We scheduled Ian’s operation and went to see him and his family in the pediatric ward. While we talked, Ian stood in his crib, sucking his pacifier.
We did our best to assuage the parents’ fears, but this was a lot of surgery for a little person, and it involved a great deal of risk. Whether or not we found a malignancy, the outcome might be bad.
After a night of little sleep for me, and most likely less for Ian’s parents, the morning of the surgery arrived. In the operating room, nurses carefully inserted a breathing tube into Ian’s narrowed airway. He was then anesthetized, positioned with his right side up, and cleaned with an antiseptic solution. Drapes covered his tiny body, exposing only the operative field.
We made an incision in his chest and placed retractors to make room between his ribs. The mass was immediately evident. It was oval-shaped, with an irregular contour, like the surface of a reddish-tan rock. We both felt it. “It’s fixed and firm,” said Kelsey, not needing to mention that this was consistent with a cancerous tumor. We began by working our way around the mass with surgical scissors to the back wall of the esophagus. It was a struggle.
“It’s definitely involving the esophagus,” I said. “Let’s try the trachea.” Kelsey was a skilled young surgeon, but using a variety of tools, including an electric scalpel, we could not free the mass from either structure. It was too firmly attached. While working around the mass, we spotted an enlarged lymph node nearby. “That’s not a good sign,” I murmured. “Might have spread there.”
We worked without speaking—four adult hands in a small space. A sense of foreboding was accumulating in the room around us like fog.
Finally, I made a desperate suggestion. “Let’s divide the mass,” I said. “Maybe we can see from another perspective how it’s attached to the trachea and esophagus separately—we aren’t making progress.”
This was something we preferred not to do. When removing a tumor, an “en masse” approach is best, meaning the entire tumor is extracted intact with any surrounding tissues attached, which gives surgeons the best chance to leave no cancerous tissue behind.
“Agreed,” Kelsey replied. “Maybe we can save some of the trachea that way, make the repair easier.”
I took a scalpel and carefully incised the mass. After a couple of passes, it cracked open. Ian’s heartbeat, a beep on the anesthesia monitor, registered five times before either of us spoke.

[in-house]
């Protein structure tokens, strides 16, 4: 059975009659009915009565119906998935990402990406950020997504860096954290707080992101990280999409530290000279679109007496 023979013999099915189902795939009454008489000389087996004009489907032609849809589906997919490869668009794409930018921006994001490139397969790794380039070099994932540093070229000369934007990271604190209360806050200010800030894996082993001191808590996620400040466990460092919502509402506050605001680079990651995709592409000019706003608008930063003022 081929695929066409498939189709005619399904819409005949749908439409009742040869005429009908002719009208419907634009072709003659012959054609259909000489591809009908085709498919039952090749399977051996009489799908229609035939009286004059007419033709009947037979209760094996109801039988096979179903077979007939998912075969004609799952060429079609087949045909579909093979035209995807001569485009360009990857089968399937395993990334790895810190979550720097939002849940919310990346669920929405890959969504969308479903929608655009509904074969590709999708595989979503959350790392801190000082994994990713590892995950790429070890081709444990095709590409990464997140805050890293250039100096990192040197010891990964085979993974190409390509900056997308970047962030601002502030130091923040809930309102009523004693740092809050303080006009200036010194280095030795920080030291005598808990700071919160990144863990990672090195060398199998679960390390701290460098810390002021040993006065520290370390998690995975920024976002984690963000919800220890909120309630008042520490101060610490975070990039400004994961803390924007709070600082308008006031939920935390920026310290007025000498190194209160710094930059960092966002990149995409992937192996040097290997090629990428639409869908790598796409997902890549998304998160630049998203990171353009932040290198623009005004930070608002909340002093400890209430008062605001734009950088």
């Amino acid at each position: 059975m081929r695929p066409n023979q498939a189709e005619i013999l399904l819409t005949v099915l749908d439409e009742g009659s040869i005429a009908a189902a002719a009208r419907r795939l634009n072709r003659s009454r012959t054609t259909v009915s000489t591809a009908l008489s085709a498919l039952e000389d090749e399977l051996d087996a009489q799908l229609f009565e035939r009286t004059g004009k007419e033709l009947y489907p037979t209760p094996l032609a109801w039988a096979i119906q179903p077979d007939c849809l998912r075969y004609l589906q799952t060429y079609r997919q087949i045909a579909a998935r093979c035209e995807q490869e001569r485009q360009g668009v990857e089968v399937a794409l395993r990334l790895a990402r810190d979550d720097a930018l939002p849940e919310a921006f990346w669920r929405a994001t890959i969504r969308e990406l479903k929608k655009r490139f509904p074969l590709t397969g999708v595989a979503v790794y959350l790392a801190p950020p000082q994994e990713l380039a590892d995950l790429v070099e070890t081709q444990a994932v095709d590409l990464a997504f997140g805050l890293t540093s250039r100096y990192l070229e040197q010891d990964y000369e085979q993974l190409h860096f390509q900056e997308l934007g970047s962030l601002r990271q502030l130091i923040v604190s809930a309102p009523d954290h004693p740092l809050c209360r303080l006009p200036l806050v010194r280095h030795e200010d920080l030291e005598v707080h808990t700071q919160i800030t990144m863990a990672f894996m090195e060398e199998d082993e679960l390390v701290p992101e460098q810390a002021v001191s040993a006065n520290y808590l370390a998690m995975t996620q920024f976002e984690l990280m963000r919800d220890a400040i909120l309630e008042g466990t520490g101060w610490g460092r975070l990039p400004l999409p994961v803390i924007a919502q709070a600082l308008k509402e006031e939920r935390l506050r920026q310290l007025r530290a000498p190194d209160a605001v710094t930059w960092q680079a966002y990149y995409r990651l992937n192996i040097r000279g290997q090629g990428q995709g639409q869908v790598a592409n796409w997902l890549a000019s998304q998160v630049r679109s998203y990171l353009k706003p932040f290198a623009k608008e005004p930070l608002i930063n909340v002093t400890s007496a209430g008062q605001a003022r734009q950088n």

There was something dark and linear at the center. It looked horrifyingly like a slug. “What is that?” Kelsey asked.
I reached down and grasped it with a pair of forceps. “It’s firm,” I said. Kelsey adjusted the light overhead—there was a glint of reflection. “Metal?” I asked. I carefully pulled the object free. It was dark gray, oval, and covered in a layer of mucus.
I held it up in the light between us.
It was a leaf.
“A leaf?” Kelsey asked. “A leaf?” Her eyes were squinting above her mask, and her forehead wrinkled in disbelief. Suddenly it was clear. The mass formed to protect Ian’s body from the leaf and had taken on a life of its own. We both started laughing. The nurses clapped. There was no cancer; Ian was going to survive.
During the rest of the operation, we found that the leaf was nestled in a place where the normally cylindrical esophageal wall bulged out—a diverticulum in medical jargon. It all added up. Ian had swallowed an oak leaf months before, and it had lodged in the diverticulum, unable to pass. The leaf’s tip had eroded into the trachea and eventually, after white blood cells homed in on the region to heal the lesion, a scar formed around both the inflamed tissue and the leaf.
The young mother and father were incredibly relieved at the news, which Kelsey and I delivered immediately following the operation. They hugged each other, and after several moments, Kelsey and I left the room quietly, the two of them still embracing. Ian left the hospital after a few days. He was going to be fine.
The fact that the mass was not a malignant tumor didn’t change the urgency behind the operation. If Ian’s diagnosis of stridor and the surgery had been delayed, the mass could have led to the complete obstruction of the airway and sudden suffocation, or a leakage of esophageal contents, laden with bacteria from the mouth. If leaked into the trachea, these contents could have led to pneumonia, or if into the mediastinum, to sepsis and vascular collapse. We were relieved to find that the mass was not cancer, but left untreated, a simple leaf could very well have ended Ian’s life.